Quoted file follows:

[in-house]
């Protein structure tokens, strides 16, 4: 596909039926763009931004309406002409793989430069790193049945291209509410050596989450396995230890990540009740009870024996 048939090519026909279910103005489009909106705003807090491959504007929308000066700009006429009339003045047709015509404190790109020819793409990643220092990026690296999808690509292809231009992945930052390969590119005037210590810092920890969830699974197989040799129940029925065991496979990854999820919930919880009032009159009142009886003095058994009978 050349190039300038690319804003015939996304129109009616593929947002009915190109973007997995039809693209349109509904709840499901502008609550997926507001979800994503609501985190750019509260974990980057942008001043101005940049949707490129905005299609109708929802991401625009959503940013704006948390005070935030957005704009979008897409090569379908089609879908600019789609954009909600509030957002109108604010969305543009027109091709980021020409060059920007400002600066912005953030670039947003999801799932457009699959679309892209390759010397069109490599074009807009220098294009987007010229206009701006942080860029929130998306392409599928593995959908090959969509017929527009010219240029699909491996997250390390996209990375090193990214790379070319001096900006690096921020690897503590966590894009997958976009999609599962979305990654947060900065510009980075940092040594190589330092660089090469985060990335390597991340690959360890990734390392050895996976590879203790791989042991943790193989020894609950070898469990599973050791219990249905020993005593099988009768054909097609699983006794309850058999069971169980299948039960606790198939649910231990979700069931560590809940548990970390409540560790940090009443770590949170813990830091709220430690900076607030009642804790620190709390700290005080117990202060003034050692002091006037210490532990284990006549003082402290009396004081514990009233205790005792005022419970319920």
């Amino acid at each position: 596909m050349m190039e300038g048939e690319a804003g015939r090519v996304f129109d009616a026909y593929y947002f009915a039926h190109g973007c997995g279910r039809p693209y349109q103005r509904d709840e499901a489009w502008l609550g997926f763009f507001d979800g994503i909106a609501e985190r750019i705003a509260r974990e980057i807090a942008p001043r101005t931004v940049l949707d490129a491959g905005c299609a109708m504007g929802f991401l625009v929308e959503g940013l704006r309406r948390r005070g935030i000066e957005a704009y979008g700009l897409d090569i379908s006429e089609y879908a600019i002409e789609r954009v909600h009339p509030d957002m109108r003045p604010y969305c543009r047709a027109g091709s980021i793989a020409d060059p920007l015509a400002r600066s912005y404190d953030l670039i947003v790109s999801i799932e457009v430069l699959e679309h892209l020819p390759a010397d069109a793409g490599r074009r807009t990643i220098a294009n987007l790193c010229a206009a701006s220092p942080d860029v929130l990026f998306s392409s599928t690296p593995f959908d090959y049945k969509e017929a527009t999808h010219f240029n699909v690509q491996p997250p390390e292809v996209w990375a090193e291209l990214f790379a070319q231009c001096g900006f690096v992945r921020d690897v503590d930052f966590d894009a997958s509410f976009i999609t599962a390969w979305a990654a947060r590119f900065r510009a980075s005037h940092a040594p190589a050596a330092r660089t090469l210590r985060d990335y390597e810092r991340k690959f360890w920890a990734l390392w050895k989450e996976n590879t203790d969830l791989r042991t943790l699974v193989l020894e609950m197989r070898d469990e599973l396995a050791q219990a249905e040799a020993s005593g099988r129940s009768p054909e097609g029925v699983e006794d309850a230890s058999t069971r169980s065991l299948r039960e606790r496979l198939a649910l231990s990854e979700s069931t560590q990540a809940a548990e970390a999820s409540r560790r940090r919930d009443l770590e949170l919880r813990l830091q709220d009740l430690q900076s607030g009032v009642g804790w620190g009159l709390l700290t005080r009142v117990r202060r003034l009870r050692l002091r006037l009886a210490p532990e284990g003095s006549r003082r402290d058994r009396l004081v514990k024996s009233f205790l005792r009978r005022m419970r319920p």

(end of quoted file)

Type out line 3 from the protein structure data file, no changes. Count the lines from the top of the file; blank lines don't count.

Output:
């Amino acid at each position: 596909m050349m190039e300038g048939e690319a804003g015939r090519v996304f129109d009616a026909y593929y947002f009915a039926h190109g973007c997995g279910r039809p693209y349109q103005r509904d709840e499901a489009w502008l609550g997926f763009f507001d979800g994503i909106a609501e985190r750019i705003a509260r974990e980057i807090a942008p001043r101005t931004v940049l949707d490129a491959g905005c299609a109708m504007g929802f991401l625009v929308e959503g940013l704006r309406r948390r005070g935030i000066e957005a704009y979008g700009l897409d090569i379908s006429e089609y879908a600019i002409e789609r954009v909600h009339p509030d957002m109108r003045p604010y969305c543009r047709a027109g091709s980021i793989a020409d060059p920007l015509a400002r600066s912005y404190d953030l670039i947003v790109s999801i799932e457009v430069l699959e679309h892209l020819p390759a010397d069109a793409g490599r074009r807009t990643i220098a294009n987007l790193c010229a206009a701006s220092p942080d860029v929130l990026f998306s392409s599928t690296p593995f959908d090959y049945k969509e017929a527009t999808h010219f240029n699909v690509q491996p997250p390390e292809v996209w990375a090193e291209l990214f790379a070319q231009c001096g900006f690096v992945r921020d690897v503590d930052f966590d894009a997958s509410f976009i999609t599962a390969w979305a990654a947060r590119f900065r510009a980075s005037h940092a040594p190589a050596a330092r660089t090469l210590r985060d990335y390597e810092r991340k690959f360890w920890a990734l390392w050895k989450e996976n590879t203790d969830l791989r042991t943790l699974v193989l020894e609950m197989r070898d469990e599973l396995a050791q219990a249905e040799a020993s005593g099988r129940s009768p054909e097609g029925v699983e006794d309850a230890s058999t069971r169980s065991l299948r039960e606790r496979l198939a649910l231990s990854e979700s069931t560590q990540a809940a548990e970390a999820s409540r560790r940090r919930d009443l770590e949170l919880r813990l830091q709220d009740l430690q900076s607030g009032v009642g804790w620190g009159l709390l700290t005080r009142v117990r202060r003034l009870r050692l002091r006037l009886a210490p532990e284990g003095s006549r003082r402290d058994r009396l004081v514990k024996s009233f205790l005792r009978r005022m419970r319920p």